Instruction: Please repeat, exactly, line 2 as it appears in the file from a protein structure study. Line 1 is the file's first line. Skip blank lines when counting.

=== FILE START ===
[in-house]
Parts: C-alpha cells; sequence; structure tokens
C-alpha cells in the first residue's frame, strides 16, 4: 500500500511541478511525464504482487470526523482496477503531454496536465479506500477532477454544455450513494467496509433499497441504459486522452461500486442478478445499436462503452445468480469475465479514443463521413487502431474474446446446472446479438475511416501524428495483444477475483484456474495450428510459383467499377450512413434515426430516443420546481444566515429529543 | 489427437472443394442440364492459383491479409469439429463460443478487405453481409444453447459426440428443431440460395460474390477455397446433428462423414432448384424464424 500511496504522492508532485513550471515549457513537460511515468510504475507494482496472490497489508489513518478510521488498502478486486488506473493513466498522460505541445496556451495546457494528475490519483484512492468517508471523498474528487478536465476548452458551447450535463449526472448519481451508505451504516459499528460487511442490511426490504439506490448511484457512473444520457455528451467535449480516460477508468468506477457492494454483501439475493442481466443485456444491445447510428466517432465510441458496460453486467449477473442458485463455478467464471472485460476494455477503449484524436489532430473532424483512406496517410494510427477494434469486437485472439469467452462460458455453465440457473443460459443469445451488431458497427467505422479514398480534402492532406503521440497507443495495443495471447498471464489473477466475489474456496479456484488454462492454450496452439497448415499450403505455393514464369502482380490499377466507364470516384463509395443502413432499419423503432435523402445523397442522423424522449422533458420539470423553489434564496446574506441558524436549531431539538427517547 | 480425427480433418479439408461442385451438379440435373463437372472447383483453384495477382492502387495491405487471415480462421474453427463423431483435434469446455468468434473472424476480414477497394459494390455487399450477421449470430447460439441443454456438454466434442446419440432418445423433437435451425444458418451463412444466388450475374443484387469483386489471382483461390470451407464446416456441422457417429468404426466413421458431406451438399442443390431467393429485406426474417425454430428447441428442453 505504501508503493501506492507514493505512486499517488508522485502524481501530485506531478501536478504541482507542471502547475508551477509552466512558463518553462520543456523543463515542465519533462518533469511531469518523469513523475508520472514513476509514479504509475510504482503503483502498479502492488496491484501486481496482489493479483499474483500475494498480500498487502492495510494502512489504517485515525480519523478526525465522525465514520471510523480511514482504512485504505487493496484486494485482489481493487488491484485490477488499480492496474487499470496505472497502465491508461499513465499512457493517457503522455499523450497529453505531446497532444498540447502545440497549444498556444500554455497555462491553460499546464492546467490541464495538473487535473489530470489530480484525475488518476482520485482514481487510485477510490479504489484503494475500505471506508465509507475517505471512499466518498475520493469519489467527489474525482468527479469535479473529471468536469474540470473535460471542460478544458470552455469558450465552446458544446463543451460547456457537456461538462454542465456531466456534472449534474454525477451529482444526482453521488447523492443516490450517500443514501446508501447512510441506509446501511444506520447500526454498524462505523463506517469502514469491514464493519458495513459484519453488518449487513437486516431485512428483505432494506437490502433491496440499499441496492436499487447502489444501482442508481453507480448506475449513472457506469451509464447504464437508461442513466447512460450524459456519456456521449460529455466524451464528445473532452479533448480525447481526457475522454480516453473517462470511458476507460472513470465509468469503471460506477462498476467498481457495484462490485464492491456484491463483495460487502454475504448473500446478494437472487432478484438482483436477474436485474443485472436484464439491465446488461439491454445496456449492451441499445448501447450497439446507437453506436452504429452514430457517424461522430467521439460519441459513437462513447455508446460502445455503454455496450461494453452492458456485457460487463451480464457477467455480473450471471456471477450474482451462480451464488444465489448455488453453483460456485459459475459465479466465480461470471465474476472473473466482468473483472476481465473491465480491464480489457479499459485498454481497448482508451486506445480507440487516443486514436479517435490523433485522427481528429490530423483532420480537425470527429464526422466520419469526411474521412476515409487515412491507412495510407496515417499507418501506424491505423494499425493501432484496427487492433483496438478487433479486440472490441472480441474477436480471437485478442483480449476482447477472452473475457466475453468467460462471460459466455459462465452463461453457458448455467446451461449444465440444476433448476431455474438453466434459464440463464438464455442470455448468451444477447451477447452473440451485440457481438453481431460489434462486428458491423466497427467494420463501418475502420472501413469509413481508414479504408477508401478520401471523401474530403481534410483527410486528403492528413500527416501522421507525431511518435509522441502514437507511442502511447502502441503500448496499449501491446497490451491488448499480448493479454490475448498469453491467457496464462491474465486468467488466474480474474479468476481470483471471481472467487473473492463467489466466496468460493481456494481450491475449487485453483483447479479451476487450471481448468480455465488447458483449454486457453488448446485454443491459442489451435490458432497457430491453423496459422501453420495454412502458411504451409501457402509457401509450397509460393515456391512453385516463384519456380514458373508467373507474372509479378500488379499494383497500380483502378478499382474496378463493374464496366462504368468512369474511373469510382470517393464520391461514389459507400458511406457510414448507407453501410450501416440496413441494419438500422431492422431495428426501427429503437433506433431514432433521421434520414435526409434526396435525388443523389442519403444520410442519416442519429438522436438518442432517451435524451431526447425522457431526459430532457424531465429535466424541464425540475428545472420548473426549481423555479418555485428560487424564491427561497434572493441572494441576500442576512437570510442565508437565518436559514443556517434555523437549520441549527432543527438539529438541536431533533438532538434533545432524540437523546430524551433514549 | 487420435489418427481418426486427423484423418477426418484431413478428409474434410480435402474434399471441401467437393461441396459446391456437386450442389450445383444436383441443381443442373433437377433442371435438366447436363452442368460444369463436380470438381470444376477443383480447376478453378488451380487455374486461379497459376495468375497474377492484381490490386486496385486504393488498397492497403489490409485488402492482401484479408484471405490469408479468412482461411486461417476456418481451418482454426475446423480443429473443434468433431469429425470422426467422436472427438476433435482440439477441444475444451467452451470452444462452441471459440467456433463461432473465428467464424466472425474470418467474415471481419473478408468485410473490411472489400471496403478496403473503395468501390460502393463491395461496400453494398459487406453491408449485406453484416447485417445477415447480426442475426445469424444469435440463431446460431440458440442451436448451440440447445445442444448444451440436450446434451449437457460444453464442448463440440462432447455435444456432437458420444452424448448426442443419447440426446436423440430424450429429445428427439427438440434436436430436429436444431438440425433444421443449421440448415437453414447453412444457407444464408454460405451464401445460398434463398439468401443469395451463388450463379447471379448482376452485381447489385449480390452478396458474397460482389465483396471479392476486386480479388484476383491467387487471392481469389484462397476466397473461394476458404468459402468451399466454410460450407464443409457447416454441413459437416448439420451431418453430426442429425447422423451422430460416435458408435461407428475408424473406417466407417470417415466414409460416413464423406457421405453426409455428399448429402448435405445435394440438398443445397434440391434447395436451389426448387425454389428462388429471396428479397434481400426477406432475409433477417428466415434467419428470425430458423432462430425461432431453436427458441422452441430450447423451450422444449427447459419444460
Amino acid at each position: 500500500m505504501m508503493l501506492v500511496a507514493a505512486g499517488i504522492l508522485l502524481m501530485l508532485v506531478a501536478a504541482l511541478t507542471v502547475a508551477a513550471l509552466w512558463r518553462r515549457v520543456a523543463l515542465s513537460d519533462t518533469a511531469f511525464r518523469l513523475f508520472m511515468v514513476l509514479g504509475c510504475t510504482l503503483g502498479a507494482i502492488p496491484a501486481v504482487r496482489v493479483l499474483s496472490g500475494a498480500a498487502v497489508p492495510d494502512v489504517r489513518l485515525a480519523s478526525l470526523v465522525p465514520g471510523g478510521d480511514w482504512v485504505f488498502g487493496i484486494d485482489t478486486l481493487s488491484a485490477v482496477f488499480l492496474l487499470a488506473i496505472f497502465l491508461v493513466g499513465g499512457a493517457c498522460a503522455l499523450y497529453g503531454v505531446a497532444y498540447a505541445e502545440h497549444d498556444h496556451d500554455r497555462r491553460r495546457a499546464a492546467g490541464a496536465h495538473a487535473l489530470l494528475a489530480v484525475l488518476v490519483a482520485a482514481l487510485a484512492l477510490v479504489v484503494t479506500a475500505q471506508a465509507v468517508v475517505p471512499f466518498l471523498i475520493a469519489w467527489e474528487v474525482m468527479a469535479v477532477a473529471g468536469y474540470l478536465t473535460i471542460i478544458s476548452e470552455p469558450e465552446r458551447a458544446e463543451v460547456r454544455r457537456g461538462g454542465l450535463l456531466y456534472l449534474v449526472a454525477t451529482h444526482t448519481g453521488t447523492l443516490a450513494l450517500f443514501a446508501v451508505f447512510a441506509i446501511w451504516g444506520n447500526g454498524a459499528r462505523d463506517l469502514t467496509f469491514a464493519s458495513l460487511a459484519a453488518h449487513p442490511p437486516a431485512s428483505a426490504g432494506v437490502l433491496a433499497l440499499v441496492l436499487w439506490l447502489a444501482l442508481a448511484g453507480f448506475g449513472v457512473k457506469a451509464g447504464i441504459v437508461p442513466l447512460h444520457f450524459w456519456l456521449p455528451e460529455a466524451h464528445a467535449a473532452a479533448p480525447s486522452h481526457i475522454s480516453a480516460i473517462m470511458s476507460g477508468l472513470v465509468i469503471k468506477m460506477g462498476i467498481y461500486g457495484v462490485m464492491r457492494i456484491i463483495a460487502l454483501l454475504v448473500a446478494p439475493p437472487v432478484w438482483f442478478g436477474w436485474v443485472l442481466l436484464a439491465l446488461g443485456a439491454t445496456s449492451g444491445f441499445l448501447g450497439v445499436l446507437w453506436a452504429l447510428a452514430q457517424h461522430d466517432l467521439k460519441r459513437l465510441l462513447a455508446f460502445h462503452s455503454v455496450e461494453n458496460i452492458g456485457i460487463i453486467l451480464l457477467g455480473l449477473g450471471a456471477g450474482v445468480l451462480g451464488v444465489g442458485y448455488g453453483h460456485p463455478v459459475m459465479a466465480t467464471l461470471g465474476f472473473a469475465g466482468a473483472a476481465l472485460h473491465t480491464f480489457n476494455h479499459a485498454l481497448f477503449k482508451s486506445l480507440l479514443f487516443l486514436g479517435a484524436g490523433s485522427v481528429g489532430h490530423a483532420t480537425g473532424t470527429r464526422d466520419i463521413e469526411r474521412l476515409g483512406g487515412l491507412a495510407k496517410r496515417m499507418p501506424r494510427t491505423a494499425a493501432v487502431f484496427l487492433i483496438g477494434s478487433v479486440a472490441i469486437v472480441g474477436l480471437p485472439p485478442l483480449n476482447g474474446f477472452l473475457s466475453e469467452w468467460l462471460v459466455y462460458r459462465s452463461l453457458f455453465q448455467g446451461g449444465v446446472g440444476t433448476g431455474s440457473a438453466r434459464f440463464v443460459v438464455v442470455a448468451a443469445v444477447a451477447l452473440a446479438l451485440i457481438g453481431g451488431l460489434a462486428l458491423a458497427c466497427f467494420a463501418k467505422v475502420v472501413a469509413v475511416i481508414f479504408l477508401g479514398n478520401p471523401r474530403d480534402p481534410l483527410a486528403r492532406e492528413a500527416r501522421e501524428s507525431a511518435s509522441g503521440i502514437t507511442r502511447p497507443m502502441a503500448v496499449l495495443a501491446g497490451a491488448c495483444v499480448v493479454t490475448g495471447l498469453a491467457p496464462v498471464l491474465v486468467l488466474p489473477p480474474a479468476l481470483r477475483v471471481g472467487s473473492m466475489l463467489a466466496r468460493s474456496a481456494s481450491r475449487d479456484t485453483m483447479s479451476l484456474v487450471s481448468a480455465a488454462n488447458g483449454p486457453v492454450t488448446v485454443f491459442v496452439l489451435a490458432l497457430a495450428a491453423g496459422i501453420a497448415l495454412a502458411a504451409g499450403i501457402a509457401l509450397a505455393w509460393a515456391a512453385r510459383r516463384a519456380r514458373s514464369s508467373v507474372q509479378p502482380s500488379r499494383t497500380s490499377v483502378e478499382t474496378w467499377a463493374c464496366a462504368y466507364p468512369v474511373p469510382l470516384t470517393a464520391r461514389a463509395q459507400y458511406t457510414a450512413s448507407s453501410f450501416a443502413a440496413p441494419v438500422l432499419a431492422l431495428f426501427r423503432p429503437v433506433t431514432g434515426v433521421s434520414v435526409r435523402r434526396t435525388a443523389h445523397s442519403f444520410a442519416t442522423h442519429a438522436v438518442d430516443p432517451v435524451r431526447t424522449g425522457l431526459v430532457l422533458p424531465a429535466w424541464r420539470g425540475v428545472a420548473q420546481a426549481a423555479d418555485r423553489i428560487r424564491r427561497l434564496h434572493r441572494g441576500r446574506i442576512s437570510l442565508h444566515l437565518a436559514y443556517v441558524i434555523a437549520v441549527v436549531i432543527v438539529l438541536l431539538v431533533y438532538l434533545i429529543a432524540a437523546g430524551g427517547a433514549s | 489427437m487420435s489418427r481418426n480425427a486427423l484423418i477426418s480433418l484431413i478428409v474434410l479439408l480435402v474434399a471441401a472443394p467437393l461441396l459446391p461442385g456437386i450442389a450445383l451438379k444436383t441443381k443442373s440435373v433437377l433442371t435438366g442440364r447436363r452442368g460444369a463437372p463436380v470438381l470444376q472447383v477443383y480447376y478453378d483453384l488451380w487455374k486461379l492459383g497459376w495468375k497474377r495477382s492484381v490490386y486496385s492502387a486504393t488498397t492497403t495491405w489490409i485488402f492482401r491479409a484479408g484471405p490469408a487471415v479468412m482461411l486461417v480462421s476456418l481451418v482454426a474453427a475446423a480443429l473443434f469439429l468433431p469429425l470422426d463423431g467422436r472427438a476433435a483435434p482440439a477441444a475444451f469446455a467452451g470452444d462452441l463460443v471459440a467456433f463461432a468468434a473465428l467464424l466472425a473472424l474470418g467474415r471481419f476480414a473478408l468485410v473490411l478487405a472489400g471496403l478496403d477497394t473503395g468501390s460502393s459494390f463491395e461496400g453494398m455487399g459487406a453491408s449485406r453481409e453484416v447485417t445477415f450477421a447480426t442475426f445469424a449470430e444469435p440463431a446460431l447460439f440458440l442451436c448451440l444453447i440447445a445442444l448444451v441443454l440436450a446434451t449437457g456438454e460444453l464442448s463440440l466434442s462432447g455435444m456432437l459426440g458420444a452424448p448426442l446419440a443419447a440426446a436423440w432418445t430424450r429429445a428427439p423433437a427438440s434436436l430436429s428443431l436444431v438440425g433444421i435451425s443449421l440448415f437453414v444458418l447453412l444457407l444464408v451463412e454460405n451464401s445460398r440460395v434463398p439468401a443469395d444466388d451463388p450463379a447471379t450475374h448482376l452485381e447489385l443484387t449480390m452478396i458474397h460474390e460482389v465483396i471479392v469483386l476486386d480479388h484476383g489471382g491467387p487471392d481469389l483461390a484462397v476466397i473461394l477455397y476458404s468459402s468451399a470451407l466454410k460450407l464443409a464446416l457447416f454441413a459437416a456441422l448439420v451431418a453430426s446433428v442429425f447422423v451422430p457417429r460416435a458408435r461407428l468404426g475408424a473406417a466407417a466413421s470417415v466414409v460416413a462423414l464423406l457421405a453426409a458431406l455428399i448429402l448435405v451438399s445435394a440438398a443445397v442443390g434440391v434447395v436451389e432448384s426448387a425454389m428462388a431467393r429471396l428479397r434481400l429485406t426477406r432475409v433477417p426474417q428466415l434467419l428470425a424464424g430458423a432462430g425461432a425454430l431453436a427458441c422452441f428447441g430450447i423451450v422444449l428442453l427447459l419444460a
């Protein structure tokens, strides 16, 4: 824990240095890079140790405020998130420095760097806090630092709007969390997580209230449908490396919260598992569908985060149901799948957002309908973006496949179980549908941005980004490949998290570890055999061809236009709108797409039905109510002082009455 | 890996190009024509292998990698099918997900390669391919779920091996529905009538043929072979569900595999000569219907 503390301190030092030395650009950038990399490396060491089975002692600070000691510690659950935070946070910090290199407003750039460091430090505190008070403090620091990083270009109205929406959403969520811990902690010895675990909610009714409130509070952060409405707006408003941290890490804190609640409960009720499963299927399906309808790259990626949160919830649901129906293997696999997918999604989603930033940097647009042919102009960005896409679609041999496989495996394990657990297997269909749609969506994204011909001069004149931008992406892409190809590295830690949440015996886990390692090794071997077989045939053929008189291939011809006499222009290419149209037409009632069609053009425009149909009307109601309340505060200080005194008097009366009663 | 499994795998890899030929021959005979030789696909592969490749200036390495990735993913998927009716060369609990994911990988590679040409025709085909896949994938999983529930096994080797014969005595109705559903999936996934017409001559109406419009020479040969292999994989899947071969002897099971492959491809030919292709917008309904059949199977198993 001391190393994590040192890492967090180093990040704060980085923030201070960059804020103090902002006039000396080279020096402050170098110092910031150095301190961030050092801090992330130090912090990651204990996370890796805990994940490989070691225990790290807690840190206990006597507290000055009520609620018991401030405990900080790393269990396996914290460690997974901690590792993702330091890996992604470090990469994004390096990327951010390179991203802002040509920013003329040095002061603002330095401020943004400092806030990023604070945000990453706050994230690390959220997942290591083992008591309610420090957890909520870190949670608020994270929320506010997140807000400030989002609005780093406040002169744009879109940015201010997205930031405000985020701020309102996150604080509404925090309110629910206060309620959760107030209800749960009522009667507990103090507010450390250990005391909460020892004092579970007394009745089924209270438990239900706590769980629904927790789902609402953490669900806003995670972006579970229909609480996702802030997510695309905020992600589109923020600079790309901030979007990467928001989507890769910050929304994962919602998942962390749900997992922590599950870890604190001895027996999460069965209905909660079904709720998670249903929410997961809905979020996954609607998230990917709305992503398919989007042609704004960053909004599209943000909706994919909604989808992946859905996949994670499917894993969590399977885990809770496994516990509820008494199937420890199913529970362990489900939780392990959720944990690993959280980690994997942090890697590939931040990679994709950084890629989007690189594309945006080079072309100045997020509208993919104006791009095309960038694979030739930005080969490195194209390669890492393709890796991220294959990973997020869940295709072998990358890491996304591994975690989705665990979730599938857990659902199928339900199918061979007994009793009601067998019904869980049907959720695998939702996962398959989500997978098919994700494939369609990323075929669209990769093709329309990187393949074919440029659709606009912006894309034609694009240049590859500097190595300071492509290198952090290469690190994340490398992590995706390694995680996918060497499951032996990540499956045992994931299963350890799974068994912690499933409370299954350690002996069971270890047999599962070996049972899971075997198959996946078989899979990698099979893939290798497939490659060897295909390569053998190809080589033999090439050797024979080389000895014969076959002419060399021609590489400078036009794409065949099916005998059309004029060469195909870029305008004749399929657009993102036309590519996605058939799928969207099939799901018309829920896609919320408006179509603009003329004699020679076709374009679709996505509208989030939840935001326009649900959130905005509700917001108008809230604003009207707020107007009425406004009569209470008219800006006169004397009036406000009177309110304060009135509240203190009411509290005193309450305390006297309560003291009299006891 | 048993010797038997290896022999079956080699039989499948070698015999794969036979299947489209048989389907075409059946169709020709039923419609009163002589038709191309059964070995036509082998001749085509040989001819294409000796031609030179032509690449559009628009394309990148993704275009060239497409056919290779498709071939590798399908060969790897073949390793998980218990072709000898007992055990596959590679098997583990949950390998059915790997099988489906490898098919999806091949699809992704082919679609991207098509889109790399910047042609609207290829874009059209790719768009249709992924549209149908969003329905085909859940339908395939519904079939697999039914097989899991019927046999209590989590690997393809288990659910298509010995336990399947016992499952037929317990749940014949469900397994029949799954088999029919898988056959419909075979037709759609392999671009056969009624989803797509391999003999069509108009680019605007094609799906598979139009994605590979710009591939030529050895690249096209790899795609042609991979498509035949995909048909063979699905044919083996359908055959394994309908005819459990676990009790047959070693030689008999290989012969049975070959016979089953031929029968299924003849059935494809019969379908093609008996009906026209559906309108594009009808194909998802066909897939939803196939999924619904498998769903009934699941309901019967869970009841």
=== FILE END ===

Parts: C-alpha cells; sequence; structure tokens